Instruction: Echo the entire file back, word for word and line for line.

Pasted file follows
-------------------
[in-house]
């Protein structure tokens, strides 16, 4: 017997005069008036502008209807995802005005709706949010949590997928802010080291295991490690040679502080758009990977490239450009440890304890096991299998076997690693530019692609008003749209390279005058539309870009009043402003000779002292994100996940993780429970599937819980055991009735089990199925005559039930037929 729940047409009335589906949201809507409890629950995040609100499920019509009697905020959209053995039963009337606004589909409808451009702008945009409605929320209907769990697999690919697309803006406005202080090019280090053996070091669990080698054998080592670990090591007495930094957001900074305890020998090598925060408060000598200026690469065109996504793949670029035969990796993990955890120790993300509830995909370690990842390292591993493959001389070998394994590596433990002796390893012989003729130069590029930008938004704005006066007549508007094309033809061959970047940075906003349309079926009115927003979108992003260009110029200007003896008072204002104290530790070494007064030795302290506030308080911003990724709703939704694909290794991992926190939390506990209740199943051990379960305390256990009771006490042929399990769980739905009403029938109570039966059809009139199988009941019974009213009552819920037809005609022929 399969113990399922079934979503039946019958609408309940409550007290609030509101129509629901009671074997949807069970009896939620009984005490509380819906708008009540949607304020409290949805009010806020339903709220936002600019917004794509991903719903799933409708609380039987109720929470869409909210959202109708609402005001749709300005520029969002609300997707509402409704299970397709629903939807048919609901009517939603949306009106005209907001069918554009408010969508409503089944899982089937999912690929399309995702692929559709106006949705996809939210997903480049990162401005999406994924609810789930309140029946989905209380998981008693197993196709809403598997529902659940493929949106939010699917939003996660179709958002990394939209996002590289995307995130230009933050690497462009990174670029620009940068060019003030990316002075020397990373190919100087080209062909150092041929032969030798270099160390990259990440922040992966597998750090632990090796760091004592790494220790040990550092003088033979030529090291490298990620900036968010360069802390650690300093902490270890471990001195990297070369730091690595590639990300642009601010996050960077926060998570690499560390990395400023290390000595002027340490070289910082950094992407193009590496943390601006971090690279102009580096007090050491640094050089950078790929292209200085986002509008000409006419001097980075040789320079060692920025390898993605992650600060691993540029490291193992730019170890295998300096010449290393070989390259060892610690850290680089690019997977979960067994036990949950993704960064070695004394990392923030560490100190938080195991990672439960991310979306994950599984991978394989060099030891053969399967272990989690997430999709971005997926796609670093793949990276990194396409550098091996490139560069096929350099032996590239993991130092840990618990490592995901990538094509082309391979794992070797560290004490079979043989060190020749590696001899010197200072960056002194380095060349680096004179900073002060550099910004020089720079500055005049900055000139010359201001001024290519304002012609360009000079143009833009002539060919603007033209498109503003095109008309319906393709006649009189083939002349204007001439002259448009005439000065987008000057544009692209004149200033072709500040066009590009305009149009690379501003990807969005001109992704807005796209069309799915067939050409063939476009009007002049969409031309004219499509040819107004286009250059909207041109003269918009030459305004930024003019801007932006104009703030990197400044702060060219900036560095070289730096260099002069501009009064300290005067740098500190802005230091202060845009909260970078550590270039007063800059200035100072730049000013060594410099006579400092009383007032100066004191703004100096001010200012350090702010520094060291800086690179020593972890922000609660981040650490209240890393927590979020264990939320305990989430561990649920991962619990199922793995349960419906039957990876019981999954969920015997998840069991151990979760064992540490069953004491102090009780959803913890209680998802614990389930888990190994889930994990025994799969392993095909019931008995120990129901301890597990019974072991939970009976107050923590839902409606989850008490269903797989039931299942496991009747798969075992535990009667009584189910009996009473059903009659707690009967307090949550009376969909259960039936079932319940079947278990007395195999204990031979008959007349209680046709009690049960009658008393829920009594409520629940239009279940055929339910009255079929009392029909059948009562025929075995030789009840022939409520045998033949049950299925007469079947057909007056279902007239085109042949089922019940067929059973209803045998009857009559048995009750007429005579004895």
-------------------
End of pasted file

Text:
[in-house]
């Protein structure tokens, strides 16, 4: 017997005069008036502008209807995802005005709706949010949590997928802010080291295991490690040679502080758009990977490239450009440890304890096991299998076997690693530019692609008003749209390279005058539309870009009043402003000779002292994100996940993780429970599937819980055991009735089990199925005559039930037929 729940047409009335589906949201809507409890629950995040609100499920019509009697905020959209053995039963009337606004589909409808451009702008945009409605929320209907769990697999690919697309803006406005202080090019280090053996070091669990080698054998080592670990090591007495930094957001900074305890020998090598925060408060000598200026690469065109996504793949670029035969990796993990955890120790993300509830995909370690990842390292591993493959001389070998394994590596433990002796390893012989003729130069590029930008938004704005006066007549508007094309033809061959970047940075906003349309079926009115927003979108992003260009110029200007003896008072204002104290530790070494007064030795302290506030308080911003990724709703939704694909290794991992926190939390506990209740199943051990379960305390256990009771006490042929399990769980739905009403029938109570039966059809009139199988009941019974009213009552819920037809005609022929 399969113990399922079934979503039946019958609408309940409550007290609030509101129509629901009671074997949807069970009896939620009984005490509380819906708008009540949607304020409290949805009010806020339903709220936002600019917004794509991903719903799933409708609380039987109720929470869409909210959202109708609402005001749709300005520029969002609300997707509402409704299970397709629903939807048919609901009517939603949306009106005209907001069918554009408010969508409503089944899982089937999912690929399309995702692929559709106006949705996809939210997903480049990162401005999406994924609810789930309140029946989905209380998981008693197993196709809403598997529902659940493929949106939010699917939003996660179709958002990394939209996002590289995307995130230009933050690497462009990174670029620009940068060019003030990316002075020397990373190919100087080209062909150092041929032969030798270099160390990259990440922040992966597998750090632990090796760091004592790494220790040990550092003088033979030529090291490298990620900036968010360069802390650690300093902490270890471990001195990297070369730091690595590639990300642009601010996050960077926060998570690499560390990395400023290390000595002027340490070289910082950094992407193009590496943390601006971090690279102009580096007090050491640094050089950078790929292209200085986002509008000409006419001097980075040789320079060692920025390898993605992650600060691993540029490291193992730019170890295998300096010449290393070989390259060892610690850290680089690019997977979960067994036990949950993704960064070695004394990392923030560490100190938080195991990672439960991310979306994950599984991978394989060099030891053969399967272990989690997430999709971005997926796609670093793949990276990194396409550098091996490139560069096929350099032996590239993991130092840990618990490592995901990538094509082309391979794992070797560290004490079979043989060190020749590696001899010197200072960056002194380095060349680096004179900073002060550099910004020089720079500055005049900055000139010359201001001024290519304002012609360009000079143009833009002539060919603007033209498109503003095109008309319906393709006649009189083939002349204007001439002259448009005439000065987008000057544009692209004149200033072709500040066009590009305009149009690379501003990807969005001109992704807005796209069309799915067939050409063939476009009007002049969409031309004219499509040819107004286009250059909207041109003269918009030459305004930024003019801007932006104009703030990197400044702060060219900036560095070289730096260099002069501009009064300290005067740098500190802005230091202060845009909260970078550590270039007063800059200035100072730049000013060594410099006579400092009383007032100066004191703004100096001010200012350090702010520094060291800086690179020593972890922000609660981040650490209240890393927590979020264990939320305990989430561990649920991962619990199922793995349960419906039957990876019981999954969920015997998840069991151990979760064992540490069953004491102090009780959803913890209680998802614990389930888990190994889930994990025994799969392993095909019931008995120990129901301890597990019974072991939970009976107050923590839902409606989850008490269903797989039931299942496991009747798969075992535990009667009584189910009996009473059903009659707690009967307090949550009376969909259960039936079932319940079947278990007395195999204990031979008959007349209680046709009690049960009658008393829920009594409520629940239009279940055929339910009255079929009392029909059948009562025929075995030789009840022939409520045998033949049950299925007469079947057909007056279902007239085109042949089922019940067929059973209803045998009857009559048995009750007429005579004895």